It turns out that we live in a nationalist world. That’s one of the lessons people are learning from the surprise early results of the Russo-Ukrainian war.
This is certainly not a welcome development for Davos Man — for the leaders of great international agencies, financial institutions, and corporations that gather in Switzerland in January or at Bilderberg conferences in May. They’ve been hailing the erosion of national barriers and the benefits of crossnational decision-making for years. …
Nationalism is back:
Since Feb. 24, Ukrainians’ resistance to the Russian invasion has shown that Ukrainian nationalism is strong even if, as Putin claims, it has shallow historical roots. Election results show that although eastern and southern Ukraine strongly supported pro-Russia candidates for president from 2004 to 2014, that support had largely dissipated by 2019.
Putin’s annexation of Crimea and Donetsk seizures seemed to have strengthened Ukrainians’ nationalism, whereas the desultory performance so far of the Russian military suggests that Russian nationalism is not as strong as Putin would like. …
Conflict is back:
Another lesson is that the age of armed conflict is not over. German diplomats at the United Nations laughed when President Donald Trump chided their country for spending less than the promised 2% of GDP on defense.
But no one was laughing when new Chancellor Olaf Scholz, shocked by Putin’s aggression, told the Bundestag Feb. 26 that Germany must spend 110 billion euros more this year.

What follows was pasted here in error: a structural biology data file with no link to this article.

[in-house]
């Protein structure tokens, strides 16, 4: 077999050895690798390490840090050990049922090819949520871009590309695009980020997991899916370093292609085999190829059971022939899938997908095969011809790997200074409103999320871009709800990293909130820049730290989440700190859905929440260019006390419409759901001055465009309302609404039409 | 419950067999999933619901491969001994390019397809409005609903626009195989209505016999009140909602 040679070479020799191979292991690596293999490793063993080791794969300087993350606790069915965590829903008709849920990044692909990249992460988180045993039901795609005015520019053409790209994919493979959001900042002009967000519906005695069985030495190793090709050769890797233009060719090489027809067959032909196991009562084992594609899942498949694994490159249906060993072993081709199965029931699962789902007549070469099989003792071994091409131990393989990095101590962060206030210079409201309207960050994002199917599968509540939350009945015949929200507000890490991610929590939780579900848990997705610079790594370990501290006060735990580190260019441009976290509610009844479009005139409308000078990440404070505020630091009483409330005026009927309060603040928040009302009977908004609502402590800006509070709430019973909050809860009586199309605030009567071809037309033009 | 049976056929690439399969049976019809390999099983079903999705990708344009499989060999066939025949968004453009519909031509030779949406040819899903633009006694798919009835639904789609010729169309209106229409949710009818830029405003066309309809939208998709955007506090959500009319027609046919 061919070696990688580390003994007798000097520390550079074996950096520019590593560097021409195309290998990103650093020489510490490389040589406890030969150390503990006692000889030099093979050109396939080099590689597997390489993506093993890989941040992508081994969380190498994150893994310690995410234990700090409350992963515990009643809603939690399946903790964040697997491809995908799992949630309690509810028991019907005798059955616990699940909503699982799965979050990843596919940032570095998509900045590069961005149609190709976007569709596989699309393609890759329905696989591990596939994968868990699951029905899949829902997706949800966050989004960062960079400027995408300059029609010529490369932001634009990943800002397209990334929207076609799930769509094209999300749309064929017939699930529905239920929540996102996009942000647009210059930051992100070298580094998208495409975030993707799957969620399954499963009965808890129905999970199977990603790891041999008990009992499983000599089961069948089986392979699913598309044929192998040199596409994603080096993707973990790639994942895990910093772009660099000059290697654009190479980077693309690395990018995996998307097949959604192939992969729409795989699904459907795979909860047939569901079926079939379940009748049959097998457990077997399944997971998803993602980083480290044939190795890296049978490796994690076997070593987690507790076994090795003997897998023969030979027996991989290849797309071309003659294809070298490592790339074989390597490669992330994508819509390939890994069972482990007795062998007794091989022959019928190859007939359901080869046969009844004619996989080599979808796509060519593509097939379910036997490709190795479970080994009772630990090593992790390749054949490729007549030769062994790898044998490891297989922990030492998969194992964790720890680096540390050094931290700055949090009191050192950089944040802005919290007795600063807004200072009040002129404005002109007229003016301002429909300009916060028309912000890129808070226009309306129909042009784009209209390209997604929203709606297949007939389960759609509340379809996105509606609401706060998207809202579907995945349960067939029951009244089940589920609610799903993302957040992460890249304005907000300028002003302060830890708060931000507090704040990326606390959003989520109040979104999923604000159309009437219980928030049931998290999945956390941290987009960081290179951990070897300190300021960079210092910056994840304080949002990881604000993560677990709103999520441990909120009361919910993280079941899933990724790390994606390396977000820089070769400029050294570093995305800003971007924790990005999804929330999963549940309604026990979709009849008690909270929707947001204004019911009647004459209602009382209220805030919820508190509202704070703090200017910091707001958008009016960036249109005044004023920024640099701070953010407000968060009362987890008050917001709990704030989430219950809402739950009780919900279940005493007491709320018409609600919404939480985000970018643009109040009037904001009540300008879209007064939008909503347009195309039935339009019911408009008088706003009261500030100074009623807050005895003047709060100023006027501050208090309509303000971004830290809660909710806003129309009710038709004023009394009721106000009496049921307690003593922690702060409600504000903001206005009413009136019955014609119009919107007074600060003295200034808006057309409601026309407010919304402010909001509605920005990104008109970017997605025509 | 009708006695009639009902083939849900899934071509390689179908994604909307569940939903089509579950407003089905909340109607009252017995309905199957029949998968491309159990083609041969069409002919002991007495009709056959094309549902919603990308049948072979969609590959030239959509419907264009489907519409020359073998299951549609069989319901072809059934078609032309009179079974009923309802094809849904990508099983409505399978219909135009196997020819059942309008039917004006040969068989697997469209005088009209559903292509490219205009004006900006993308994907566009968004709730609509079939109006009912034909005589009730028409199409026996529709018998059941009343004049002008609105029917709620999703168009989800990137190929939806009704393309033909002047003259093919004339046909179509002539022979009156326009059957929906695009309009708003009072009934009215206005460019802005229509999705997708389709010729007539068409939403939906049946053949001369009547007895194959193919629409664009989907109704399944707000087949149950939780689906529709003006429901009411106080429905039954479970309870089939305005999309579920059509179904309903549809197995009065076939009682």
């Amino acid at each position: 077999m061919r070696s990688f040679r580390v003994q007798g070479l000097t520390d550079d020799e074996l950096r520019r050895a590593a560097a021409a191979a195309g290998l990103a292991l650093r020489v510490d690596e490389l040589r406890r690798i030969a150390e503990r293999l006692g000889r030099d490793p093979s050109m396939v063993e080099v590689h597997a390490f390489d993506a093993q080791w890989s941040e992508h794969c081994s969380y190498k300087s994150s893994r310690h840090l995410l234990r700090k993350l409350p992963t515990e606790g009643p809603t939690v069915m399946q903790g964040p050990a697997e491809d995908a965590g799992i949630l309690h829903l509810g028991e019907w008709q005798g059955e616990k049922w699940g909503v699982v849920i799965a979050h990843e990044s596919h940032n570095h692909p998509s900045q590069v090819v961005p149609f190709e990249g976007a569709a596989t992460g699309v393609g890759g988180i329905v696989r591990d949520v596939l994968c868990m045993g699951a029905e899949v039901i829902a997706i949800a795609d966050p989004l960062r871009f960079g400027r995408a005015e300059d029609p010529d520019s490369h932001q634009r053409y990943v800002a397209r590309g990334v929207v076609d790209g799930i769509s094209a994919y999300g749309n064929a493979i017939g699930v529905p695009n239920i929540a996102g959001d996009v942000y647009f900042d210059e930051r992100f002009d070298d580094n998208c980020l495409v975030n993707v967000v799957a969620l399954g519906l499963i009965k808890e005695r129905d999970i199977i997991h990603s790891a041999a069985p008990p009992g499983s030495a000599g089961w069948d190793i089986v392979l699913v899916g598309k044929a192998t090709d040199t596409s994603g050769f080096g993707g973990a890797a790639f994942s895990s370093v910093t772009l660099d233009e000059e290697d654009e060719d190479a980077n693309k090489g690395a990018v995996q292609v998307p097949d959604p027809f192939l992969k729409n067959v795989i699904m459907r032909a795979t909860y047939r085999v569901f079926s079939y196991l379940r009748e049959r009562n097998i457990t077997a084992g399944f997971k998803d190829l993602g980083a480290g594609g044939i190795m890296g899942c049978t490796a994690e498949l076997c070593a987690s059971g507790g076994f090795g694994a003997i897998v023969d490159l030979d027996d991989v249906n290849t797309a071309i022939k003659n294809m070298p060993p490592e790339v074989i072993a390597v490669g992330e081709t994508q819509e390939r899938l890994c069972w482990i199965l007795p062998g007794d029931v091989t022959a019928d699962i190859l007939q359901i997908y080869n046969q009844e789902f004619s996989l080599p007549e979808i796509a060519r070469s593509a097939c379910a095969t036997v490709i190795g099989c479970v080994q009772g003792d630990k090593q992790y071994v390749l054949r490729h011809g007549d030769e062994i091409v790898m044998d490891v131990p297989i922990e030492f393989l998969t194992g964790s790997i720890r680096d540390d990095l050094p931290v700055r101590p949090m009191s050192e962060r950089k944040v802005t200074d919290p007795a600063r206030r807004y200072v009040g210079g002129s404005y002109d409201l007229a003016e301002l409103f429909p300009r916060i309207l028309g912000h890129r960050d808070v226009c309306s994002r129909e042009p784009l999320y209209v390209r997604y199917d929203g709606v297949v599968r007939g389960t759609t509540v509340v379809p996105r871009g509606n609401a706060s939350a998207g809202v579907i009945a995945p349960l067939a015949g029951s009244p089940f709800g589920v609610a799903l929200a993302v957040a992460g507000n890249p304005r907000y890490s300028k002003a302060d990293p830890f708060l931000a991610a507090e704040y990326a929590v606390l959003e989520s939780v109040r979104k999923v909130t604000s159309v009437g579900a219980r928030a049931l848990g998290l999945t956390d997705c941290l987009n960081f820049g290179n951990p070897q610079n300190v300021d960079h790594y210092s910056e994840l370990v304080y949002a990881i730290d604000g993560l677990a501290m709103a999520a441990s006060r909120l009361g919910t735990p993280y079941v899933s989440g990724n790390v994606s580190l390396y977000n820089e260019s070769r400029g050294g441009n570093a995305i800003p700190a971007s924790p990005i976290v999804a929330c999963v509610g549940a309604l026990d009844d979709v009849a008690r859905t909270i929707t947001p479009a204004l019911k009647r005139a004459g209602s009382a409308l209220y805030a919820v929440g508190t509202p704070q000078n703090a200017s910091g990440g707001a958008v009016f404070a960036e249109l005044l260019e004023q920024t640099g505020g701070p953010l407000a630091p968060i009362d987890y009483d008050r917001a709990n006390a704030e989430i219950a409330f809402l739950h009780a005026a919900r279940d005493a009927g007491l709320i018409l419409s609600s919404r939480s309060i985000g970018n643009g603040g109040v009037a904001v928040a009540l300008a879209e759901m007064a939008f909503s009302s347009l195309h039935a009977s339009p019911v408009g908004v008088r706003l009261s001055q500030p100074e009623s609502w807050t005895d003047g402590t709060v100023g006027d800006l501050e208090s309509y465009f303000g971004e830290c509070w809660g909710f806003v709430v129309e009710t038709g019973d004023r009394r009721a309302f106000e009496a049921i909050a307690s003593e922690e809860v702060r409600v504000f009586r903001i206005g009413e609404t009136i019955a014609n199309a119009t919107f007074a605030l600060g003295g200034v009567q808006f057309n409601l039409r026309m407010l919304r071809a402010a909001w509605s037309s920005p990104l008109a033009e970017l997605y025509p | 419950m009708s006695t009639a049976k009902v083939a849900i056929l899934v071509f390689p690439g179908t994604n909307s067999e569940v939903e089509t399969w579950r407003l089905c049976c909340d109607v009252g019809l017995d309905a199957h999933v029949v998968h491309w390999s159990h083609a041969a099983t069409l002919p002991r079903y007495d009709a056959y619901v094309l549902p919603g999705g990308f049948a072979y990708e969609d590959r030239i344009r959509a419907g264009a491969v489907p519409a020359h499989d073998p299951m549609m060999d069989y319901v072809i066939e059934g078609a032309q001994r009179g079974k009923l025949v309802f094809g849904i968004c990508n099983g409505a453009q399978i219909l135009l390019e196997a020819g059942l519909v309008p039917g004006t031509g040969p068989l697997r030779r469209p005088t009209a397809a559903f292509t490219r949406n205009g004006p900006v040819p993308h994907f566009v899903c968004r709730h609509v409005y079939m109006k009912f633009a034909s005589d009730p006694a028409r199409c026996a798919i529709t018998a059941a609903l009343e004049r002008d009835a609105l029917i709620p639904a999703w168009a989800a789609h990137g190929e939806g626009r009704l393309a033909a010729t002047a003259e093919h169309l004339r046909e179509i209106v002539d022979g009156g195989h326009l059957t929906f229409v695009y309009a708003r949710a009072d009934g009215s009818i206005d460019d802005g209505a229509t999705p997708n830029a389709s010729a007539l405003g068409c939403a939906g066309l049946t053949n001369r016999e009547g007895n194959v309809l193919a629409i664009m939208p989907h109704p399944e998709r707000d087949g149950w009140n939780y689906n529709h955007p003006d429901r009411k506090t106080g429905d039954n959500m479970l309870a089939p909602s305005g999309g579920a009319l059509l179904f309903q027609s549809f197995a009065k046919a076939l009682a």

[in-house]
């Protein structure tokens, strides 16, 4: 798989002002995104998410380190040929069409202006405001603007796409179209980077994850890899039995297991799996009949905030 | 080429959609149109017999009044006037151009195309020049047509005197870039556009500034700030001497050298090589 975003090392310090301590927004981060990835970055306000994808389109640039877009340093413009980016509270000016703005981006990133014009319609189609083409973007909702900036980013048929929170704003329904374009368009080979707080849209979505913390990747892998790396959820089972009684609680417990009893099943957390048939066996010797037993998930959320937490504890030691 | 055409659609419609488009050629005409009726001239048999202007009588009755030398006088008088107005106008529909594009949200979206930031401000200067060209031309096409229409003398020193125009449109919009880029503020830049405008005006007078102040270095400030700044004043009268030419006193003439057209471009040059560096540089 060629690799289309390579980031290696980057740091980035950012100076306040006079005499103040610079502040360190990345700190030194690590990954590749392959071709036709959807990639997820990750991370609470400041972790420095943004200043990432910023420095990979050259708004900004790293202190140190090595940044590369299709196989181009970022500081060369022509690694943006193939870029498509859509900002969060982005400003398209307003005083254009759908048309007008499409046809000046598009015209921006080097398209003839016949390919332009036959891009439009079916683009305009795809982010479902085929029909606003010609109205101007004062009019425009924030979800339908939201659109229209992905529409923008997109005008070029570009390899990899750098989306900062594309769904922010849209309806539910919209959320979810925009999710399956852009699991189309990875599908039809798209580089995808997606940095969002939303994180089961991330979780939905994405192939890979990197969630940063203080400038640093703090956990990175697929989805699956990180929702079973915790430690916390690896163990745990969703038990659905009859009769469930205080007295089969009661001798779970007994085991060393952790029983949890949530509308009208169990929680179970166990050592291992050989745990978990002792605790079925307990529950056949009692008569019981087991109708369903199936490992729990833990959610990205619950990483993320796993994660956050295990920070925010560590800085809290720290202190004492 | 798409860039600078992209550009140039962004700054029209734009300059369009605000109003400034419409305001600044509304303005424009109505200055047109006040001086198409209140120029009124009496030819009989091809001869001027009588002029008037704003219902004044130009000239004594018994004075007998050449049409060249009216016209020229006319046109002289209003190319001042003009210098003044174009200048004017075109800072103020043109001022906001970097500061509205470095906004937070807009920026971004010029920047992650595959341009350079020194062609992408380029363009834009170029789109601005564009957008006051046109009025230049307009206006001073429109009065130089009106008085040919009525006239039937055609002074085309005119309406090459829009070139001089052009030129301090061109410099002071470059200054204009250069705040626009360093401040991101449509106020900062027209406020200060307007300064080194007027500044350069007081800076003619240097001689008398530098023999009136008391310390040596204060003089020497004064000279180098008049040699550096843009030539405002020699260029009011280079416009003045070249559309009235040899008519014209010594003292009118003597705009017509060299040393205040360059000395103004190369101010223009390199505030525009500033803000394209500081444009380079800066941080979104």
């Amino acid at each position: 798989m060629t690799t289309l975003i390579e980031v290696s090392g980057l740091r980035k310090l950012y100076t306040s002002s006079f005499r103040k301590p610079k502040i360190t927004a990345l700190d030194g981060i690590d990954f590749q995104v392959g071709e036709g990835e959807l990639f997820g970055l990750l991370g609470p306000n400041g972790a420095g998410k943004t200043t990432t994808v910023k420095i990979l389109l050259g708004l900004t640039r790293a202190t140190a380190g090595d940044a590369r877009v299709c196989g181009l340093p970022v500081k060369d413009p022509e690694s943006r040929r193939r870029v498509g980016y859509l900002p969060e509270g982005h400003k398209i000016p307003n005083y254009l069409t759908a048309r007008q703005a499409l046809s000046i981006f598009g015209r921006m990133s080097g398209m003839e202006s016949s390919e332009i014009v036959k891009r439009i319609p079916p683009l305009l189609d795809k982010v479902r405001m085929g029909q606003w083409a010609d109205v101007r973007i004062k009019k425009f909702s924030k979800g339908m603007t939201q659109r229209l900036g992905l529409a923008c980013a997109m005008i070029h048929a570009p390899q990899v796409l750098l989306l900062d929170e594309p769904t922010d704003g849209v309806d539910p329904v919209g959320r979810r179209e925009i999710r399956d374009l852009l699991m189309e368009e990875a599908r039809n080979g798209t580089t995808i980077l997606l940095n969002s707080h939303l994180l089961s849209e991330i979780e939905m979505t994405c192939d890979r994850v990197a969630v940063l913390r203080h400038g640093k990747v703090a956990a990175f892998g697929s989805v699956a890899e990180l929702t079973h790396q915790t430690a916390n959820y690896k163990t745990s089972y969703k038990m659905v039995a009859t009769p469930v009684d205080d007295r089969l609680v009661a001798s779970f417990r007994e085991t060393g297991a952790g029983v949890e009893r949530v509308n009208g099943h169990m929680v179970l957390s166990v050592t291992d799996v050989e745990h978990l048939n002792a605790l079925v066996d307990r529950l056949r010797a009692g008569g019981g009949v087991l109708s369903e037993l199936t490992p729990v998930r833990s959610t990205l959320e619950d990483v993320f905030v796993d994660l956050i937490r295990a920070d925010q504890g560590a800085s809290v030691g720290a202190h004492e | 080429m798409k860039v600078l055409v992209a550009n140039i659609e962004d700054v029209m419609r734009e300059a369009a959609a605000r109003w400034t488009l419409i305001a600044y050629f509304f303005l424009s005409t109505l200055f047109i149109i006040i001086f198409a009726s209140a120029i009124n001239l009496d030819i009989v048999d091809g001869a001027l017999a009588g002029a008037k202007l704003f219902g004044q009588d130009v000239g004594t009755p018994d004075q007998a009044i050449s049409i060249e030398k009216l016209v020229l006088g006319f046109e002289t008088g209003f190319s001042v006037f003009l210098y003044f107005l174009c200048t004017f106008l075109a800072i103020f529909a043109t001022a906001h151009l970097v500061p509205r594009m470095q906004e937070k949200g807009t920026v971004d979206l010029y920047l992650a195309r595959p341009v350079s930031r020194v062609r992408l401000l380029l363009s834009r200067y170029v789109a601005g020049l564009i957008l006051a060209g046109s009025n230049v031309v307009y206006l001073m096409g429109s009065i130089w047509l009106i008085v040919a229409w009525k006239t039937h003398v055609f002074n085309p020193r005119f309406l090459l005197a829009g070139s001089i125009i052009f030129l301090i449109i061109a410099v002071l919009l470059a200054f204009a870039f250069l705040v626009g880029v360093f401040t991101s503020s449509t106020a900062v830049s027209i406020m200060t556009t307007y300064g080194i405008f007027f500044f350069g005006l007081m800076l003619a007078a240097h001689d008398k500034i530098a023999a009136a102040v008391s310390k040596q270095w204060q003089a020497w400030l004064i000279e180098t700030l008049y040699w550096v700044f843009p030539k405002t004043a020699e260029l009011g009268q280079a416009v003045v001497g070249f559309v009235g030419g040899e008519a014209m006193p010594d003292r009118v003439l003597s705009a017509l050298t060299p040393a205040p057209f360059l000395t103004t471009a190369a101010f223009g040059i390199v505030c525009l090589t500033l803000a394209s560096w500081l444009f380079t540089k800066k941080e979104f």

Germans are, admirably, wary of bad nationalism. But they have just learned that sometimes there is no substitute for the good variety. …
Autocracy and tyranny is back:
Another lesson: Nationalisms have historical roots, with consequences. Davos Man in the 1990s hoped that elections and privatizations in Russia and trade and technology in China would make those nations liberal societies. Unhappily, they haven’t.
Russia’s history of suppressing personal and property rights … and China’s history of obedience to central authority persisted. The sweeping aside of term limits by Putin and Xi Jinping were warning signs that American leaders, beneficiaries of George Washington’s precedent, unwisely ignored.
Now Americans and Europeans have no difficulty in identifying Putin’s nationalism as malign, with some people going to childish extremes and boycotting Russian composers and Russian-cuisine restaurants.
The ignorant woke have no idea. Get them away from the levers of power, asap.